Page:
More SAEs With Biologic Agents vs Placebo in Treatment of Psoriasis

The exclusion of patients with worsening psoriasis from meta-analyses of trials that examine biologic therapies for type-plaque psoriasis reveal that serious adverse events (SAEs) are higher with biologic therapies than placebo, which suggest that findings from many meta-analyses do not reflect the real-world safety of biologic agents for psoriasis. This is according to a study research published in the British Journal of Dermatology.

In this study, researchers from France analyzed 51 randomized clinical trials in the Living Network Cochrane Review that compared a biologic therapy to placebo in patients with moderate to severe plaque psoriasis who required systemic treatment (N=24,820).

Trials included in this analysis included ≥1 anti-tumor necrosis factor (TNF) alpha arm, 1 anti-interleukin (IL)-17 arm, 1 anti-IL-23 arm, and 1 anti-IL-12/23 arm. The primary outcome of the analysis included the number of SAEs with biologic agents vs placebo after cases of psoriasis worsening were excluded. An additional secondary outcome included the number of adverse events (AEs) of special interest.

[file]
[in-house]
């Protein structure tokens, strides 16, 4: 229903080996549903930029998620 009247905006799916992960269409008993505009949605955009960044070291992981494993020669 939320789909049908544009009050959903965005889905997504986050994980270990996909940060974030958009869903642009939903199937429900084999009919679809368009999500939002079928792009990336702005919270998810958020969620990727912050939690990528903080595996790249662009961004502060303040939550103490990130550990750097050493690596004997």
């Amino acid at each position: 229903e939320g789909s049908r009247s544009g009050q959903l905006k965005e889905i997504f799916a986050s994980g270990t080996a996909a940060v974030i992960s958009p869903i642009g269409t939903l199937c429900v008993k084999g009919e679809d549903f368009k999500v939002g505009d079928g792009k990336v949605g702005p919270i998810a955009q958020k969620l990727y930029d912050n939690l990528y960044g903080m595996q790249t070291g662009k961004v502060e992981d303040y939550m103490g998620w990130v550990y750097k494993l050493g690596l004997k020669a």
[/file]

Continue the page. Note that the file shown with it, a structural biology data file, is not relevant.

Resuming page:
The mean age of the overall population was 45 years, and the mean baseline PASI score was 20.5. A higher percentage of patients included in all 51 trial were men compared with women (69% vs 31%, respectively). Approximately 25% (n=6287) of the population were randomly assigned to a placebo group.

In the analysis that included cases of psoriasis worsening, there was no statistically significant difference between biologic therapies and placebo in terms of the risk for occurrence SAEs (risk ratio [RR], 1.09; 95% CI, 0.88-1.36; P =.43). When the investigators excluded cases of psoriasis worsening, however, biologicl therapy was associated with a significantly higher risk for SAEs (RR, 1.30; 95% CI, 1.02-1.65; P =.03).

Separated by drug classes, the analysis revealed RRs of 1.68 (95% CI, 1.11-2.54; P =.01) for anti-TNF-alpha, 1.28 (95% CI, 0.88-1.85; P =.20) for anti-IL-17, 0.95 (95% CI 0.59-1.52; P =.83) for anti-IL-23, and 1.18 (95% CI 0.72-1.94; P =.51) for anti-IL-12/23. The small number of AEs of special interest in these analyses prevented the researchers from examining this outcome.

According to the investigators, the reporting of psoriasis worsening has changed over time, which made indirect comparisons not possible by network meta-analysis.

Based on these findings, the investigators added that “the results for SAEs overall and SAEs excluding disease worsening should be presented in the results of RCTs and so in systematic reviews and meta-analyses.”


Afach S, Chaimani A, Evrenoglou T, et al. Meta-analysis results do not reflect the real safety of biologics in psoriasis [published online May 23, 2020]. Br J Dermatol. doi: 10.1111/bjd.19244